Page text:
12 Effervescent Bits of Trivia That Oughta Cure That Hangover
A Guy Chickened Out Mid-Burglary, Called the Cops on Himself
A man broke into an empty home in Portland, and decided the first order of business was to take a shower. While he was in there, he heard the homeowner return. He freaked himself out, realizing that they might have a gun, and called the cops to come save him. Thinking on the fly, he claimed he was kidnapped and put in the shower.
Genghis Khan’s Regifted Trojan Horse
It’s said that he conquered the highly fortified city of Volohai by promising to leave if they gave him a gift of 10,000 birds — he then tied cotton balls to their tails, lit them on fire and released them, causing them to fly back into the city and start dozens of fires.
Some Birds Are Really Into Masonry
The canyon wren in particular has a habit of building little stone porches outside of their nests, consisting of up to 300 meticulously arranged stones.
Michael Jackson Was Down Bad for Willy Wonka
He wanted to play Wonka in the 2005 remake so badly, he offered up his most valuable skills for free, giving Warner Bros. an entire original soundtrack in exchange for the role. Warner Bros. countered with a whole truckload of money plus a bit part, but Jackson refused to compromise.
The U.S. Army Roofied Its Own Soldiers (Just in Case the Russians Were Planning to Do the Same)
Spurred on by media reports of Soviets weaponizing LSD into a spray that could immobilize American soldiers, the Army dosed its men, sometimes without their knowledge or consent, with everything from LSD to mescaline to shrooms.
Space Mirrors Will Save Humanity! (Or Possibly Doom It)
Some scientists have proposed launching a network of mirrors into orbit, to reflect some of the rays and heat from the sun back out into space. While this would hypothetically cool the planet overall, it would be extremely difficult to get the balance right. Other scientists have countered that it could just as easily cool traditionally tropical regions, and heat up the poles, which we really don’t need at the moment.
A Guy Used a Personal Check to Demand a Ransom
A bank robber handed a note to a clerk that read, “Give me all the money in your drawer now.” The note was inexplicably written on a check from the robber’s own checkbook — a comic book villain-esque flourish that immediately alerted cops as to who to ask about the recently stolen $5,000.
Brazil’s $500,000,000 Ghost Town
Brazil razed a poor neighborhood outside of Rio de Janeiro in order to build a lavish village for the 2016 Olympics. Within six months of the end of the games, the place was completely deserted. They’d hoped it would turn into a bustling city in and of itself, but the fact that it was two hours — and multiple buses — away from Rio killed it before it ever got off the ground.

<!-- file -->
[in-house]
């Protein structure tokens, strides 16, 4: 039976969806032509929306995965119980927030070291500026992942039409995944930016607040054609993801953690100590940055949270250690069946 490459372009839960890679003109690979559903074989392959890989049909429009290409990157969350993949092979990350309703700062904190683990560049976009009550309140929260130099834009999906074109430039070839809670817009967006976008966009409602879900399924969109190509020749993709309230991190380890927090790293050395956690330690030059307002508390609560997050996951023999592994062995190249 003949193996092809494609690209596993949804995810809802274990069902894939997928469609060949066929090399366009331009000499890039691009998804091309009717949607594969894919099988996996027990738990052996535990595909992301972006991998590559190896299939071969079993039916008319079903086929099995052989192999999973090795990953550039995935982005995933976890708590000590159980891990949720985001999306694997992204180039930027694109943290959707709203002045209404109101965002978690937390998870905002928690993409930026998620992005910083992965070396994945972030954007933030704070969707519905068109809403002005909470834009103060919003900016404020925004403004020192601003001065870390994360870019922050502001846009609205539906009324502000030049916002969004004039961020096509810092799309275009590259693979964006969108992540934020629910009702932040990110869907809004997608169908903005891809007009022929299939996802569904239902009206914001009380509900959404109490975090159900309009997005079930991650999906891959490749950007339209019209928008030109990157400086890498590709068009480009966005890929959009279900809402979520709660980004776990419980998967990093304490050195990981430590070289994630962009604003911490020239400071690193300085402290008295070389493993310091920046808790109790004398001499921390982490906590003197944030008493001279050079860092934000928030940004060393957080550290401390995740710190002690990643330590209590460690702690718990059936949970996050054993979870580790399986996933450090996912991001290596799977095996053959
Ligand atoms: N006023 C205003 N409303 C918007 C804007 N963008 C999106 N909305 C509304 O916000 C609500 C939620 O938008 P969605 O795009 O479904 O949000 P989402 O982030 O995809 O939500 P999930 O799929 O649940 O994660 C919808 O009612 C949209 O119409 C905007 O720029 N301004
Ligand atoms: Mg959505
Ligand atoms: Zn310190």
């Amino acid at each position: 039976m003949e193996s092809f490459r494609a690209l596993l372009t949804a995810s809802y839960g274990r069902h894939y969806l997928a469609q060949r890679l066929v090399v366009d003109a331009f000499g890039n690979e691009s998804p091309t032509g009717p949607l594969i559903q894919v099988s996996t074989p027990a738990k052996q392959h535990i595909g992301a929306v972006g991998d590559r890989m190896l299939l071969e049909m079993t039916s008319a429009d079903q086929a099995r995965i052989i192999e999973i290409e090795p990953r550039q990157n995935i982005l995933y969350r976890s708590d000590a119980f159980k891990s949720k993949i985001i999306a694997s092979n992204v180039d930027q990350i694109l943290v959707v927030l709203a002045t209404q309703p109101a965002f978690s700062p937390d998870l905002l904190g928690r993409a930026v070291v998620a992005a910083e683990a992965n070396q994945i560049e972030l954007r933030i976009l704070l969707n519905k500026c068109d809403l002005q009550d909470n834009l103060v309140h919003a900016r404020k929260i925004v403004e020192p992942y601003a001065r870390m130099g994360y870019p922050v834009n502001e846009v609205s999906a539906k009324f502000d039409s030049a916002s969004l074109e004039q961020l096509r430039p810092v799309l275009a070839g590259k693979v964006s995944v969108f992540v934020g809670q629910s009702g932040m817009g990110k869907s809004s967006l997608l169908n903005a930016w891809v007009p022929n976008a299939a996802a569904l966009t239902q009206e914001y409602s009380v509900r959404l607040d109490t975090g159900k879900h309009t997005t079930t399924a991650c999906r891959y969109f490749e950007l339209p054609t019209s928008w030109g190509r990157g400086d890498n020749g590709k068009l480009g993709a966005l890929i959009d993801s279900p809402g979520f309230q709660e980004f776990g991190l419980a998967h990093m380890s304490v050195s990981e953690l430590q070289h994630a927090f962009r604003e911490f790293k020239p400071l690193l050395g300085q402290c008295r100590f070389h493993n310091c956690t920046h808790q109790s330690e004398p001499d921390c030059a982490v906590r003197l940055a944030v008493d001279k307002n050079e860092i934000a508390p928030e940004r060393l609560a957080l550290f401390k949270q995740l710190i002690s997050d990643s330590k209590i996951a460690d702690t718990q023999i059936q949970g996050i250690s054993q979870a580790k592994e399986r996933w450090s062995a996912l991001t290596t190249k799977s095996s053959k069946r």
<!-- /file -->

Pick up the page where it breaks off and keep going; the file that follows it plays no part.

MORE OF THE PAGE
The British Politician Who Swore He Taught His Dog to Read
Nineteenth-century politician, scientist and businessman Sir John Lubbock was convinced that dogs could learn to understand long English sentences, both spoken and written. While no one has been able to replicate it, he swore that he taught his dog to understand a series of notecards.
Aristotle Was Kind of an Asshole
He definitely held some wildly misogynist views. To wit, “the male is by nature superior and the female inferior, the male ruler and the female subject.” And while sure, that probably wasn’t an original thought on his part, he did try to add his own signature observations to the sexism lexicon, boldly claiming that “some pungently-flavoured foods” would moisten a woman’s arid libido.
Dinosaurs Were Probably Covered in Dandruff at All Times
Scientists believe they wouldn’t have shed entire coats of skin like a snake, but instead developed a flakey film of dead skin and keratin on their dermis that would shed like dandruff.
A 14th-Century Monk Meticulously Documented the North Pole (And Then the King Lost His Journal)
An unknown monk completed a harrowing expedition into Antarctica, compiling his maps and descriptions into a book he called Inventio Fortunata (The Discovery of the Fortunate Islands). He made six copies of it, too, to make sure his efforts were immortalized. He gave them to King Edward III, who just straight-up lost them.